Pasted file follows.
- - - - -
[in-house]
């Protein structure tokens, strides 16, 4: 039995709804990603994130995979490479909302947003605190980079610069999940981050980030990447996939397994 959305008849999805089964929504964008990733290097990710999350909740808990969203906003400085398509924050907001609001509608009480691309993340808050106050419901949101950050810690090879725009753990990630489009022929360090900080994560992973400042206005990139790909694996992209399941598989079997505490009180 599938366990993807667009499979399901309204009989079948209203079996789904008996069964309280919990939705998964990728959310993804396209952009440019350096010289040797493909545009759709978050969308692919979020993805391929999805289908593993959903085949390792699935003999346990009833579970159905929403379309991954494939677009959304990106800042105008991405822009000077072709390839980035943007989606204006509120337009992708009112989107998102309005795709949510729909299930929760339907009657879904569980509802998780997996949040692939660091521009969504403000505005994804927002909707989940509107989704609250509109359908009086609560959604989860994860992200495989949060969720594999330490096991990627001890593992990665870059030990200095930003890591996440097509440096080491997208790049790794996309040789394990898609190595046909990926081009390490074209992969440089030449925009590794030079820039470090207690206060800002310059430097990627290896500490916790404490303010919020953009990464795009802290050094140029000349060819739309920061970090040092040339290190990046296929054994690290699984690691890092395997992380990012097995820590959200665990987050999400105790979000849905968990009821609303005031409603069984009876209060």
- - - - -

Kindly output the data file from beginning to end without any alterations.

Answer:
[in-house]
């Protein structure tokens, strides 16, 4: 039995709804990603994130995979490479909302947003605190980079610069999940981050980030990447996939397994 959305008849999805089964929504964008990733290097990710999350909740808990969203906003400085398509924050907001609001509608009480691309993340808050106050419901949101950050810690090879725009753990990630489009022929360090900080994560992973400042206005990139790909694996992209399941598989079997505490009180 599938366990993807667009499979399901309204009989079948209203079996789904008996069964309280919990939705998964990728959310993804396209952009440019350096010289040797493909545009759709978050969308692919979020993805391929999805289908593993959903085949390792699935003999346990009833579970159905929403379309991954494939677009959304990106800042105008991405822009000077072709390839980035943007989606204006509120337009992708009112989107998102309005795709949510729909299930929760339907009657879904569980509802998780997996949040692939660091521009969504403000505005994804927002909707989940509107989704609250509109359908009086609560959604989860994860992200495989949060969720594999330490096991990627001890593992990665870059030990200095930003890591996440097509440096080491997208790049790794996309040789394990898609190595046909990926081009390490074209992969440089030449925009590794030079820039470090207690206060800002310059430097990627290896500490916790404490303010919020953009990464795009802290050094140029000349060819739309920061970090040092040339290190990046296929054994690290699984690691890092395997992380990012097995820590959200665990987050999400105790979000849905968990009821609303005031409603069984009876209060």